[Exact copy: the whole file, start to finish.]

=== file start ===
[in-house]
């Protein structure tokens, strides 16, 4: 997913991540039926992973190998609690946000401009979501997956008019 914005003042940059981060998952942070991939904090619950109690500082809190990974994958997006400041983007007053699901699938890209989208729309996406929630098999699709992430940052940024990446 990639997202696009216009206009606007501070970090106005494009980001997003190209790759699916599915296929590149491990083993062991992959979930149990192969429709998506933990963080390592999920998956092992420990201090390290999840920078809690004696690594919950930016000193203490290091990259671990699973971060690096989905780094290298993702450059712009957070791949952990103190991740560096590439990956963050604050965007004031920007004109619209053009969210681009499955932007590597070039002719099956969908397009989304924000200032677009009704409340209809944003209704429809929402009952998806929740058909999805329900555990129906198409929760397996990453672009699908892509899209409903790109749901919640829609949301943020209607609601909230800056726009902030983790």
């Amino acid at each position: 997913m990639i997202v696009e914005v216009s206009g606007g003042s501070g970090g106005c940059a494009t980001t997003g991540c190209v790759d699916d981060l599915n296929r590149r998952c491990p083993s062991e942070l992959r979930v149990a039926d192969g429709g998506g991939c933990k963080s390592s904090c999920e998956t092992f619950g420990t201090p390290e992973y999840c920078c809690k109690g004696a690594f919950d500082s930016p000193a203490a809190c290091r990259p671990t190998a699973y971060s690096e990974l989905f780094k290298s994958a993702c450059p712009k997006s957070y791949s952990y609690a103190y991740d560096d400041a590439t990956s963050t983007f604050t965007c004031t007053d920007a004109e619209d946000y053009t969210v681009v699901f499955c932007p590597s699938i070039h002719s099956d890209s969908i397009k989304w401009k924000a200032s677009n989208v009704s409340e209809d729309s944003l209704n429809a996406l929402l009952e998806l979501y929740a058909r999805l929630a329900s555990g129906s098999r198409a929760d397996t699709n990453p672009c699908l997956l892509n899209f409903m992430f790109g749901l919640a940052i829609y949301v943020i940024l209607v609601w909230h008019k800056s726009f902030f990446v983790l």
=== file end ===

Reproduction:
[in-house]
């Protein structure tokens, strides 16, 4: 997913991540039926992973190998609690946000401009979501997956008019 914005003042940059981060998952942070991939904090619950109690500082809190990974994958997006400041983007007053699901699938890209989208729309996406929630098999699709992430940052940024990446 990639997202696009216009206009606007501070970090106005494009980001997003190209790759699916599915296929590149491990083993062991992959979930149990192969429709998506933990963080390592999920998956092992420990201090390290999840920078809690004696690594919950930016000193203490290091990259671990699973971060690096989905780094290298993702450059712009957070791949952990103190991740560096590439990956963050604050965007004031920007004109619209053009969210681009499955932007590597070039002719099956969908397009989304924000200032677009009704409340209809944003209704429809929402009952998806929740058909999805329900555990129906198409929760397996990453672009699908892509899209409903790109749901919640829609949301943020209607609601909230800056726009902030983790």
């Amino acid at each position: 997913m990639i997202v696009e914005v216009s206009g606007g003042s501070g970090g106005c940059a494009t980001t997003g991540c190209v790759d699916d981060l599915n296929r590149r998952c491990p083993s062991e942070l992959r979930v149990a039926d192969g429709g998506g991939c933990k963080s390592s904090c999920e998956t092992f619950g420990t201090p390290e992973y999840c920078c809690k109690g004696a690594f919950d500082s930016p000193a203490a809190c290091r990259p671990t190998a699973y971060s690096e990974l989905f780094k290298s994958a993702c450059p712009k997006s957070y791949s952990y609690a103190y991740d560096d400041a590439t990956s963050t983007f604050t965007c004031t007053d920007a004109e619209d946000y053009t969210v681009v699901f499955c932007p590597s699938i070039h002719s099956d890209s969908i397009k989304w401009k924000a200032s677009n989208v009704s409340e209809d729309s944003l209704n429809a996406l929402l009952e998806l979501y929740a058909r999805l929630a329900s555990g129906s098999r198409a929760d397996t699709n990453p672009c699908l997956l892509n899209f409903m992430f790109g749901l919640a940052i829609y949301v943020i940024l209607v609601w909230h008019k800056s726009f902030f990446v983790l």